Gear that Works: Umpqua ZS2 Rock Creek Chest Pack
As a dedicated small stream angler, I’m always on the lookout for the “next best thing” in regard to compact chest packs. Finding the ideal product for small stream use has admittedly been a challenge. Many of today’s chest packs are too big and a few are too small. While the chest pack I am currently using, an old William Joseph Mag-Series, has served me well, it is not easy to get on and off, and it has reached the end of its useful life due to wear and tear.
In recognition of the fact that my primary small stream chest pack was on its last legs, and having struggled with a clumsy integrated shoulder/belt design for years, I hit the internet in search of a replacement. I looked at what was available from all the usual suspects, and even some big-box and off-brands that looked interesting.
What I found was that things hadn’t changed all that much since the last time I looked. In some ways, the situation had worsened with a glut of oversized and over-designed products best suited for fishing large rivers where the terminal tackle accompaniment is broad and deep. Too big, too small, too complicated, and missing critical features (at least to me) seemed to be the trend.
Many of the chest packs I looked at were awkward due to an attempt to try to do too many things at once. When we do this, what we gain in flexibility we lose in functionality. I don’t want a fanny pack (or lumbar pack as some call them) that doubles as a chest pack any more than I want a chest pack that can be used as a fanny pack. I prefer something designed to be what it is going to be used as. In this case a chest pack.
After researching my options, my search ended at the ZS2 Rock Creek Chest Pack by Umpqua. As a former fly shop owner, I am quite familiar with Umpqua. For decades they have been known for their quality flies, tying materials and tools, and leaders and tippet. They have also been in the pack game for a decade or so and some of their products have been quite good.
What first attracted me to the ZS2 Rock Creek Chest Pack was the size. It was larger than the really small chest packs but smaller than the really big ones. In fact, it was really close in size to what I have been using for the last decade. Having tried and failed to move into a smaller chest pack from another vendor, and not wanting anything bigger than I needed, it fit the bill.
The ZS2 Rock Creek Chest Pack has a unique shoulder harness system versus a traditional neck strap. While neck straps work, they can be uncomfortable and not great for climbing over large rocks (as I frequently do) because they tend to swing around to the side when at odd angles. Neck straps also don’t hold a net well, causing the pack to ride up to your chin when you pull on the net.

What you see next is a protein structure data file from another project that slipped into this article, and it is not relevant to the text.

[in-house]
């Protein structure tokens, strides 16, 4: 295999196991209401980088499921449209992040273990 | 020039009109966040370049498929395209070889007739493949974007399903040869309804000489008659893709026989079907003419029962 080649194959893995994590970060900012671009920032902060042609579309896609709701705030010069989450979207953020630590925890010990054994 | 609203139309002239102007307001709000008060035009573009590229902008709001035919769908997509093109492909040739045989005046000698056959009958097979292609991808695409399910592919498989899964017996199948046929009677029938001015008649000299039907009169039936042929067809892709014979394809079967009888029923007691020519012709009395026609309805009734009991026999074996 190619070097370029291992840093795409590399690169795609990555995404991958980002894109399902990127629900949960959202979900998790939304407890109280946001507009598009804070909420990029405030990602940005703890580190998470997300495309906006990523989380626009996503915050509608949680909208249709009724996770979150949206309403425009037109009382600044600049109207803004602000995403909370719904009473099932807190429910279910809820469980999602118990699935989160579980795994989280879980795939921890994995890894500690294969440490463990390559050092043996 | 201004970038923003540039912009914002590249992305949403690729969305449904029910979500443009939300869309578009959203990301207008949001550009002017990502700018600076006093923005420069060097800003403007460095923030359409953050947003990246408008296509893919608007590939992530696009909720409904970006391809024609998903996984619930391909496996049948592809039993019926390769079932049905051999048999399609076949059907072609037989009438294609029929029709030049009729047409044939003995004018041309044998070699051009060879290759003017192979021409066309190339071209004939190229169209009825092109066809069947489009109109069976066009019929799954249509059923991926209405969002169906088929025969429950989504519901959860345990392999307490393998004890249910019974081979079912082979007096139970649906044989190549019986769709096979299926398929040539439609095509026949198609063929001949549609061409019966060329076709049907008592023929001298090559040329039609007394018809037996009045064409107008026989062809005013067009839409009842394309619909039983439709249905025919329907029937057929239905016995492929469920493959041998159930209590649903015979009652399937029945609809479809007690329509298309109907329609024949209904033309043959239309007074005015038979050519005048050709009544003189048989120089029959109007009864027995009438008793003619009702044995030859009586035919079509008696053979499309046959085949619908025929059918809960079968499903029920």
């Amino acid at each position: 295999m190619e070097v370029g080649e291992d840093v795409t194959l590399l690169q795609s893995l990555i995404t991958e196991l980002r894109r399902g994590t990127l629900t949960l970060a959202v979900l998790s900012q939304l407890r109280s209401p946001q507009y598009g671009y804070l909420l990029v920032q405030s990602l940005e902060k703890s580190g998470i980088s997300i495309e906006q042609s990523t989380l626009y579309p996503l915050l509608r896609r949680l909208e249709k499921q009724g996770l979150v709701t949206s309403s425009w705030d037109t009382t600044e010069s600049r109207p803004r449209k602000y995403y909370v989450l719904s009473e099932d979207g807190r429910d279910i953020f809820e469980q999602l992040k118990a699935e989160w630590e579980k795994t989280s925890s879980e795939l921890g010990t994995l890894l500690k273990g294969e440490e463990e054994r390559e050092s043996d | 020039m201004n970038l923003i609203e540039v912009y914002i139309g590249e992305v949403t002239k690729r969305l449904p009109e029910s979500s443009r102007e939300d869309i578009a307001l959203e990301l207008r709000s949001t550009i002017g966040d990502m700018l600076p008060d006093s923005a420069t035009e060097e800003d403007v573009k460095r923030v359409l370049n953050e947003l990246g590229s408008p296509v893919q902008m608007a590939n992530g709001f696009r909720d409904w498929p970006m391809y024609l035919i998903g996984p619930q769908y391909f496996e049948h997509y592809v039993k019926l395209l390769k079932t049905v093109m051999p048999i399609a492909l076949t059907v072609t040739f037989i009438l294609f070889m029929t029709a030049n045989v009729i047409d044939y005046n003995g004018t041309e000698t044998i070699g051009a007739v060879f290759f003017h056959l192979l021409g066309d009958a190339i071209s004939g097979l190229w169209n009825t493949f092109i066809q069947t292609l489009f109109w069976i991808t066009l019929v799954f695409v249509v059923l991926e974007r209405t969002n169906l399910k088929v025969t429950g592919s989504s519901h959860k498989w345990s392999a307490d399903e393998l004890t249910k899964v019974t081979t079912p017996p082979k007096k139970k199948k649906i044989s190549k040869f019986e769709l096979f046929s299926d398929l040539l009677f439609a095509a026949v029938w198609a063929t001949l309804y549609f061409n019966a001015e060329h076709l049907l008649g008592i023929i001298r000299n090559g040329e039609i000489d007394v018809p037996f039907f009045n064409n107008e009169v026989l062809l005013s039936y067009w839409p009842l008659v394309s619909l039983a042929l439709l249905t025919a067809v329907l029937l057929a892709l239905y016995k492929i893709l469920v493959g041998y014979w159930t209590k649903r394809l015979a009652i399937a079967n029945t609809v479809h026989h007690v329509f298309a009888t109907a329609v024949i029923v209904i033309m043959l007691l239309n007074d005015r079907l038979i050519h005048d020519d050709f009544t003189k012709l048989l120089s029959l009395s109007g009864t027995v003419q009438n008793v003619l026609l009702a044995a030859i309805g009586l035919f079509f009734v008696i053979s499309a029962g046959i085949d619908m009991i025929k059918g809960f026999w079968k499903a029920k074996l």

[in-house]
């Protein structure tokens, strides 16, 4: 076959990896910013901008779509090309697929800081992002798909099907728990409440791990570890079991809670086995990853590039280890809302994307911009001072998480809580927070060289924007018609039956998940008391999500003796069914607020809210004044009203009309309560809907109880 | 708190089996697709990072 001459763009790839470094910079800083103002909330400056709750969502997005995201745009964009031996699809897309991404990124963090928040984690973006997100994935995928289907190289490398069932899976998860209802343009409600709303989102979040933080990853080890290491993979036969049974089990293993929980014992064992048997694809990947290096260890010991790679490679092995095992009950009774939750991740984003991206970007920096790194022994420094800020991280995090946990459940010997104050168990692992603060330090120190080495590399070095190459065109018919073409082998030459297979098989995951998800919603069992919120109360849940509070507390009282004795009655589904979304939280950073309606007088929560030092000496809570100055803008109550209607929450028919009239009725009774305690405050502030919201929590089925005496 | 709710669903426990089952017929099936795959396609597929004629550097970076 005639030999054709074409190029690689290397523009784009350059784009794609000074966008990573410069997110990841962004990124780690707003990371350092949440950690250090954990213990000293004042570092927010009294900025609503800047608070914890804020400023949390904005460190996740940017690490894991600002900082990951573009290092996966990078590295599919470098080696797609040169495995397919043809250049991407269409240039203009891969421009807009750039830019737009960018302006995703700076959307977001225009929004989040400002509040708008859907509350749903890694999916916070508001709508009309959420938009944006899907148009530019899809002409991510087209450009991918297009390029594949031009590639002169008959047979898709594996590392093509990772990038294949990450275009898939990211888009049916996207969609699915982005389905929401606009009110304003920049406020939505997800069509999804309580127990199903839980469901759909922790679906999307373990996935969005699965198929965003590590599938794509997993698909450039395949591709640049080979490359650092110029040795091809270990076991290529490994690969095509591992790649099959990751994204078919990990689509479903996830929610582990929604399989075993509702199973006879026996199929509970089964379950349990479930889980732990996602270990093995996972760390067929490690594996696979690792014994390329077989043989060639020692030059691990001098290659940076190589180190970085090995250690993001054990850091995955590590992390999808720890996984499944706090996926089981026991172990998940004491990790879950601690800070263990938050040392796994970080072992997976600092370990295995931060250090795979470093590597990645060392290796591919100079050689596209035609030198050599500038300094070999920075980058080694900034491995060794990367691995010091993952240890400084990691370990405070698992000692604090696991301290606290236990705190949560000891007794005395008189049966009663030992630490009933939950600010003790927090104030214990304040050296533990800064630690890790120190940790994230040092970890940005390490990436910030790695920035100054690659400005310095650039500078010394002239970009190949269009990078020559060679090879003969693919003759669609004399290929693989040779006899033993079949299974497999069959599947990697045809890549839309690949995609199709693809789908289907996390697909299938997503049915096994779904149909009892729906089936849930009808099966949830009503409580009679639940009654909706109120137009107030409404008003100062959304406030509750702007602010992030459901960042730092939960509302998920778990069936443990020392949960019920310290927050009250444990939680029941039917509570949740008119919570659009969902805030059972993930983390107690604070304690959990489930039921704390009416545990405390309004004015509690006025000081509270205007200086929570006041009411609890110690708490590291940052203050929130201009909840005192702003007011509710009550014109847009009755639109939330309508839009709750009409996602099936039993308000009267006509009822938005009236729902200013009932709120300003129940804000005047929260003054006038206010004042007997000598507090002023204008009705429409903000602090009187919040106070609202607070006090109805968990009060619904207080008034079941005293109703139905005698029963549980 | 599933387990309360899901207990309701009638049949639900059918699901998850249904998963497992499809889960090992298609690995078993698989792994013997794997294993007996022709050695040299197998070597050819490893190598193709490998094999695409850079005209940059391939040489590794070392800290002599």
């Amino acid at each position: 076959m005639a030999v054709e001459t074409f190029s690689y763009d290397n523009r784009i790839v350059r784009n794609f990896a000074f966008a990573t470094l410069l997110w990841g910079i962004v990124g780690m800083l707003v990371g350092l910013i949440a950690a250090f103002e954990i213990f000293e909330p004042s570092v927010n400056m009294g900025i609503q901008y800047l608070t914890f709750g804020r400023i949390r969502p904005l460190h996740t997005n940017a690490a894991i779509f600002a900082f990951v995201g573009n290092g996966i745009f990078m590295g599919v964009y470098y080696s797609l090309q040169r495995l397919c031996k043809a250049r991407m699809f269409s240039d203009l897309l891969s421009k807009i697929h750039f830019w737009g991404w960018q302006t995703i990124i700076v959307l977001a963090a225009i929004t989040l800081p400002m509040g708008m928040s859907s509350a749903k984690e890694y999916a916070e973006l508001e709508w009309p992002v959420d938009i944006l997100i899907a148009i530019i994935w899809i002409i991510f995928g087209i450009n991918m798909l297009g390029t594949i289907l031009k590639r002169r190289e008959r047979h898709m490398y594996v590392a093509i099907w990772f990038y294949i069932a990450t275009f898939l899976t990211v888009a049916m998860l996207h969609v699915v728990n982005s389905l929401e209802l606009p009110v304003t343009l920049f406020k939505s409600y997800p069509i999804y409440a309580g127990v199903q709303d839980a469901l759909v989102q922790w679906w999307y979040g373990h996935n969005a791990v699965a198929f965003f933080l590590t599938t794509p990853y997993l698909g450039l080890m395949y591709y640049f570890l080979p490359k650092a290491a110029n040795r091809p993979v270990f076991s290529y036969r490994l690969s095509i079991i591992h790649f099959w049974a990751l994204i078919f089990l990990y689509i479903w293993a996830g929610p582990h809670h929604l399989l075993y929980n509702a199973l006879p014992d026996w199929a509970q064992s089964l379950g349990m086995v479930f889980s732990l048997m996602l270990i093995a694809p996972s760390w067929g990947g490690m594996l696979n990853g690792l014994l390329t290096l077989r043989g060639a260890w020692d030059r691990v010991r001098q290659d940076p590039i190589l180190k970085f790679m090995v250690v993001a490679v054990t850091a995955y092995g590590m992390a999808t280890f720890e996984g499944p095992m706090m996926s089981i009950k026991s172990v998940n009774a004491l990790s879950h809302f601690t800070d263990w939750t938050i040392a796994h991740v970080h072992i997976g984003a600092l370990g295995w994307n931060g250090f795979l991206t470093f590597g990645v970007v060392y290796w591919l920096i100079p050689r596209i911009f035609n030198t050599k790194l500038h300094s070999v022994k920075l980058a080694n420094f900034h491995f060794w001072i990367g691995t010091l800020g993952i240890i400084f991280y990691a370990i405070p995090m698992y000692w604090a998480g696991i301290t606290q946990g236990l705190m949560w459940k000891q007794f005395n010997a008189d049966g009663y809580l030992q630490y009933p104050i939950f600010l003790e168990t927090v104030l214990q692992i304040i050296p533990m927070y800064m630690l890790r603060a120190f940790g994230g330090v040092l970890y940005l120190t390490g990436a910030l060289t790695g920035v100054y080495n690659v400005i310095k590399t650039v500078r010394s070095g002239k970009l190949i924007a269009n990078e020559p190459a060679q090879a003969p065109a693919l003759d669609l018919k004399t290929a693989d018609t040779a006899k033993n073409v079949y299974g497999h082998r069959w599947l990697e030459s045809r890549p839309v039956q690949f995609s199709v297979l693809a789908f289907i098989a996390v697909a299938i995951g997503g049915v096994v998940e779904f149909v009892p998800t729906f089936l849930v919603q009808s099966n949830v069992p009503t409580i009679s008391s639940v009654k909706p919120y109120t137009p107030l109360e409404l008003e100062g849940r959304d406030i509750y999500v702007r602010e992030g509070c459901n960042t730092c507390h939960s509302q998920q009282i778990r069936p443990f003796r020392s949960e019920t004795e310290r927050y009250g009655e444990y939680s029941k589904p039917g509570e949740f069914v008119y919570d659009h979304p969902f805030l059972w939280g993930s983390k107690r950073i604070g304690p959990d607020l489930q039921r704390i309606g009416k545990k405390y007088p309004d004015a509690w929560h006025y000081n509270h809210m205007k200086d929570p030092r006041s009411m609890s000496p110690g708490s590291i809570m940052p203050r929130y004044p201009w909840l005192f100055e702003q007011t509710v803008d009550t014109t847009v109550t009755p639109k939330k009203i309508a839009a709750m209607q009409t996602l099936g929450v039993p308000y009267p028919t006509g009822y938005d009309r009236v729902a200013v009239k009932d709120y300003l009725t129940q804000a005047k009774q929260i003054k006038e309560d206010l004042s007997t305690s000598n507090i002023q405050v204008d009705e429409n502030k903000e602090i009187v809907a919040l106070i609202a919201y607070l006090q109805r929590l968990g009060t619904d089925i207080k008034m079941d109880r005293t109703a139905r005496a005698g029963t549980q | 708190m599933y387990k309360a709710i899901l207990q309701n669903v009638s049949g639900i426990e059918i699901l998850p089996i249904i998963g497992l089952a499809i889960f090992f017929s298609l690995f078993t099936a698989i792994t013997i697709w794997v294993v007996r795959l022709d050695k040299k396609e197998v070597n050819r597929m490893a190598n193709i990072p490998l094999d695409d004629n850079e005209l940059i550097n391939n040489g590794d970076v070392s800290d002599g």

Features on the ZS2 Rock Creek Pack include a rugged 420 denier nylon exterior with ballistic nylon in high-wear areas. It has a zippered (YKK) main compartment with a small inside pocket, and two stretch mesh pockets on the outside. A clip on a cord inside secures your car keys, and there are numerous securing points for tools and chemicals. There is a replaceable exterior foam fly patch, and a tippet holder that can be stowed away. The harness system adjusts easily to fit a broad range of body sizes, and the breathable mesh shoulder straps are comfortable and cooler than a solid strap.
My goal was to move from my old chest pack to a new one without having to leave anything out. I know what I need and have fine-tuned my terminal tackle and supplies over the years to a point where I am rarely caught short while not carrying anything that I do not use at least sometimes. With one minor exception, which was the amount of tissue I carried, and how I carried it, everything else I have been carrying fit into or onto the new chest pack.
For what is a relatively small pack by today’s standards, I was able to find places for dry shake, floatant, sinket, CDC powder, nippers, forceps, leader straightener, fly dryer patch, thermometer, fly retriever, 2 tippet spools, leaders, indicators, large fly box, licenses, cheaters, glass cleaning cloth, sun gloves, head lantern, lighter, insect repellent, chapstick, tissues, spare lace, and a net.
After more than twenty days afield using my new ZS2 Rock Creek Chest Pack, I’m notably impressed. It has done everything I wanted it to do and flawlessly. Unless forced to, I’ll never go back to a traditional neck strap as the shoulder strap system is much more comfortable and infinitely more adjustable, an important feature for backcountry use on rugged terrain.
The Umpqua ZS2 Rock Creek Chest Pack retails for $79.95. It comes in camo and olive. If like me, you are not quite a minimalist but have no interest in being a pack mule, this product is worth a look.